Our forefathers in those primitive times seem to have had a profound regard for morality and good order. In searching among the musty records in the clerk's office, the historian's fingers came in contact with a package of old indictments, time-stained and bearing the dates of 1820 and 1821. A few specimens of these quaint and curiously worded documents are given, to show how the minions of the law dealt with offenders sixty-five years ago. 

One John Wooldridge, in an altercation with a neighbor on the Sabbath day and yielding to the impulse of a warm temper, violated one of the commandments by assaulting said neighbor, and was held to answer to the following indictment:

"TRIGG Circuit, 

"The Grand Jurors for the Commonwealth aforesaid, impaneled and sworn for the circuit aforesaid, at the November term of the circuit, for said circuit, in the year one thousand eight hundred and twenty-one, in the name and by the authority of the Commonwealth of Kentucky, upon their oaths, represent that John Wooldridge, late of the Circuit aforesaid, yeoman, on the fifteenth day of July, in the year one thousand eight hundred and twenty-one, to wit, on the Sabbath day in the Circuit aforesaid did assault and beat one James Gillum, which said business of assaulting and beating the said James Gillum by the said John Wooldridge, an the Sabbath day aforesaid, was not an ordinary household office of daily necessity, or work of necessity or charity, contrary to the form and statute in that case made and provided, and against the peace and dignity of the Commonwealth of Kentucky.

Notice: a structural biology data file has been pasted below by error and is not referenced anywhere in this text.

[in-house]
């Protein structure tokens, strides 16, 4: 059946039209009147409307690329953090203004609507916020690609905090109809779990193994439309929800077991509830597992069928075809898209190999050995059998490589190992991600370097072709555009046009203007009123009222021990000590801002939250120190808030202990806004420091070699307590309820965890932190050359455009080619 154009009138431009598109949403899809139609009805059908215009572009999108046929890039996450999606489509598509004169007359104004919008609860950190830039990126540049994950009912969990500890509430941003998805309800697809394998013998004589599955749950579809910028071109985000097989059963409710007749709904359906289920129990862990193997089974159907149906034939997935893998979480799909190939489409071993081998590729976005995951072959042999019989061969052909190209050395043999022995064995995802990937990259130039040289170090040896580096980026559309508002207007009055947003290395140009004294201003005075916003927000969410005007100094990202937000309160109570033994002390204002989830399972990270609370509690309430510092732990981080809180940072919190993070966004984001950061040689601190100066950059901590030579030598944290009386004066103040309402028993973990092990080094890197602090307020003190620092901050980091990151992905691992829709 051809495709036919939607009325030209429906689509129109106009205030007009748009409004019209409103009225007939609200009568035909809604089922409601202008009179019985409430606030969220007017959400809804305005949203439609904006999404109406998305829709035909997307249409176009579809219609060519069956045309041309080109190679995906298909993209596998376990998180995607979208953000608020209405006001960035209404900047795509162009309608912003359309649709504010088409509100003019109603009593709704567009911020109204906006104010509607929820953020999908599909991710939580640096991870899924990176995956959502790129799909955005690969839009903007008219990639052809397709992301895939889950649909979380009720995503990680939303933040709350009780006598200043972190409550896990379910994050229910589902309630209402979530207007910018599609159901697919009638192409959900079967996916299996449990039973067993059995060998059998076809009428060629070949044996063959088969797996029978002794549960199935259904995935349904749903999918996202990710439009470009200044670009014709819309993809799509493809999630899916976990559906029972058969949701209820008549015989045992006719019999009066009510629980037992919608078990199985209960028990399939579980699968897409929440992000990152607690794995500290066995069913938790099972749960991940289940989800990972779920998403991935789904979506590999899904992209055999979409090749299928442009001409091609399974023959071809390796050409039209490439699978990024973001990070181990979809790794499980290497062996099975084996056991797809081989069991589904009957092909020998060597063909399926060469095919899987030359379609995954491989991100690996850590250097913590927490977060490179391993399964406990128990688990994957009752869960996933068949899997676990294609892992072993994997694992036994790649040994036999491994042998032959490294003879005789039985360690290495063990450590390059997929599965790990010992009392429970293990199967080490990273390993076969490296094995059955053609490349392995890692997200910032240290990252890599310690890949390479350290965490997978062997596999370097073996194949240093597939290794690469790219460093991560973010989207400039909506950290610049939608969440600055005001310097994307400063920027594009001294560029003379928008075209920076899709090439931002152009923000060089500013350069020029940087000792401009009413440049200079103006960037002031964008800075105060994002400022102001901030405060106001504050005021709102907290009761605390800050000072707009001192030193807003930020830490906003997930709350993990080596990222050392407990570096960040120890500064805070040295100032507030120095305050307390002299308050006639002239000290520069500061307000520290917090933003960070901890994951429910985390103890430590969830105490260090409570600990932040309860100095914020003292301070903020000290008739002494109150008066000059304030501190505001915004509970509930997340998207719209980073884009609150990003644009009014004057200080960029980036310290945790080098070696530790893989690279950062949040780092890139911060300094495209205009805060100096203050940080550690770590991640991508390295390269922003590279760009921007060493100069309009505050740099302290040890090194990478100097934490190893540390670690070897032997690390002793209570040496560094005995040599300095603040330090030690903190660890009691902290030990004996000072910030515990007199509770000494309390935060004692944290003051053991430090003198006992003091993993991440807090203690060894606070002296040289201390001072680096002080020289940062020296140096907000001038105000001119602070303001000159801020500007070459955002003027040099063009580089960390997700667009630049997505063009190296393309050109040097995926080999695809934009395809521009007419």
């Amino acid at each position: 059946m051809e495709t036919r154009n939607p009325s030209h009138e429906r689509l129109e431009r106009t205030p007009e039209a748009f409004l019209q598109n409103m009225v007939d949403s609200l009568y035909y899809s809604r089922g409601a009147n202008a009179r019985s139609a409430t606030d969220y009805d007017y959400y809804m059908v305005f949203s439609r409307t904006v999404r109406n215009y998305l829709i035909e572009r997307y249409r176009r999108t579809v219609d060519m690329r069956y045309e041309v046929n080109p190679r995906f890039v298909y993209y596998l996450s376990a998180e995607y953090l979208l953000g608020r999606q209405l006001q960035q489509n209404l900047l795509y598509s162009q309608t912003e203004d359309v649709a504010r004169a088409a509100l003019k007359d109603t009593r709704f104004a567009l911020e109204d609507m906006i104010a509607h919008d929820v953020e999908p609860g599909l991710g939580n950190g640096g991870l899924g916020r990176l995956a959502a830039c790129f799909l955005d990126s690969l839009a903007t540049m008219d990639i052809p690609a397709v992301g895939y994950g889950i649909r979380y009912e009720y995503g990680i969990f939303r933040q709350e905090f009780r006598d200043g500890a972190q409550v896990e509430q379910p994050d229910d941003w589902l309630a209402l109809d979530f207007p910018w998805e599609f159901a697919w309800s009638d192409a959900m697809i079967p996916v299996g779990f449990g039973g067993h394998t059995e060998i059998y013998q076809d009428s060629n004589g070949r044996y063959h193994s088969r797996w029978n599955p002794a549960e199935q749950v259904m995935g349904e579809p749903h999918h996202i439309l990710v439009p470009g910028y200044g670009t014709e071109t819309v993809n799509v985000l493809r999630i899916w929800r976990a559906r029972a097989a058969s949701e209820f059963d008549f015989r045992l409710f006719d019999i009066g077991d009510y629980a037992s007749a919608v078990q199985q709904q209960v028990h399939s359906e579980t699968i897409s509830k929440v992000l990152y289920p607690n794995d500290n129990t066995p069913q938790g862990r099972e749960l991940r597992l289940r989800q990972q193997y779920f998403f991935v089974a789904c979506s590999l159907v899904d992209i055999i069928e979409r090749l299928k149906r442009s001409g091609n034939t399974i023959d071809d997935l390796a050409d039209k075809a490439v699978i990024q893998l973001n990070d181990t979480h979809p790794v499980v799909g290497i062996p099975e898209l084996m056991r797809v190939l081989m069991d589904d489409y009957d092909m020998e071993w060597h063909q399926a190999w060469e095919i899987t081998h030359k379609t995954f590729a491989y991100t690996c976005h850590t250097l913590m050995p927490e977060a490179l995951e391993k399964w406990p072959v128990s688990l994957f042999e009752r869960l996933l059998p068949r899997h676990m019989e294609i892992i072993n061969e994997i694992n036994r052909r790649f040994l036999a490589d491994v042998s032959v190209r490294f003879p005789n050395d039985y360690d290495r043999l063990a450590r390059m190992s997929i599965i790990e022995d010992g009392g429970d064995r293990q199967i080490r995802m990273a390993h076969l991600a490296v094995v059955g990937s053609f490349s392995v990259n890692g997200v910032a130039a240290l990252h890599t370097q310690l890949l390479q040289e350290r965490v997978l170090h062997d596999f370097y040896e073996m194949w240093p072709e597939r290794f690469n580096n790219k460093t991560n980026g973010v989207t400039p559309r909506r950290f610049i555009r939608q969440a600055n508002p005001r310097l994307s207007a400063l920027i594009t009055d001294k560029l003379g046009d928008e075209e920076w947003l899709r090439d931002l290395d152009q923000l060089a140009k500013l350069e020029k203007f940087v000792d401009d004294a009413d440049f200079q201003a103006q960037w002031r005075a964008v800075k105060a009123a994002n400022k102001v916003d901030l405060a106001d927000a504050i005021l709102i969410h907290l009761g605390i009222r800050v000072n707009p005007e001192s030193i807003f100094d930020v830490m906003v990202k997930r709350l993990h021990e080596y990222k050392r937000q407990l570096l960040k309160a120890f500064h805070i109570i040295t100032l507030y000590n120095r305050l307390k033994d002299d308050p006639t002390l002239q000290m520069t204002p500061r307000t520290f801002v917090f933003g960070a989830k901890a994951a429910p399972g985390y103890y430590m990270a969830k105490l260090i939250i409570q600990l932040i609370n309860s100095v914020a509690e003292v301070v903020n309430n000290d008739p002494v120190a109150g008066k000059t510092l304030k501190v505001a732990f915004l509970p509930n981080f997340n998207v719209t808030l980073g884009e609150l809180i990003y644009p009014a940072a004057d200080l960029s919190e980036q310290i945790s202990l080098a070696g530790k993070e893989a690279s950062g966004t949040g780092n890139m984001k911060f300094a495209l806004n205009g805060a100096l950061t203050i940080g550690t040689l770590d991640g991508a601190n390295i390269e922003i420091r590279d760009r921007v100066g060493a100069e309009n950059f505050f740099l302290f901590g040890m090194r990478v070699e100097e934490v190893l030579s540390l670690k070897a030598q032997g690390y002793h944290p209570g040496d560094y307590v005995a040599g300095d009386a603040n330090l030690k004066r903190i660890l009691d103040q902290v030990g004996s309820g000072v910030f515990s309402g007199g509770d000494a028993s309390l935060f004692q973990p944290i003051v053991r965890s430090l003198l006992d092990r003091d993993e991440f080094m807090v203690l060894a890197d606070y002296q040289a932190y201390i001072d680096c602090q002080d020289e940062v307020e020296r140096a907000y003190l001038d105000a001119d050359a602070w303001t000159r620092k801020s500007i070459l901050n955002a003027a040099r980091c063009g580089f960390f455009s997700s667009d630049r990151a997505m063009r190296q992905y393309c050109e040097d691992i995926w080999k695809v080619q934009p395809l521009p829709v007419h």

"Information given by James Gillum, living in Trigg County, by profession a laborer, and Samuel Moore, living in Trigg County, and by profession a farmer, both not of the grand jury."

For the above trifling and uncharitable offense, the pugilistic Wooldridge was fined the sum of "five shillings, which sum was duly paid and turned over to the proper fund." The next indictment was for profane "cursing," and reads as follows: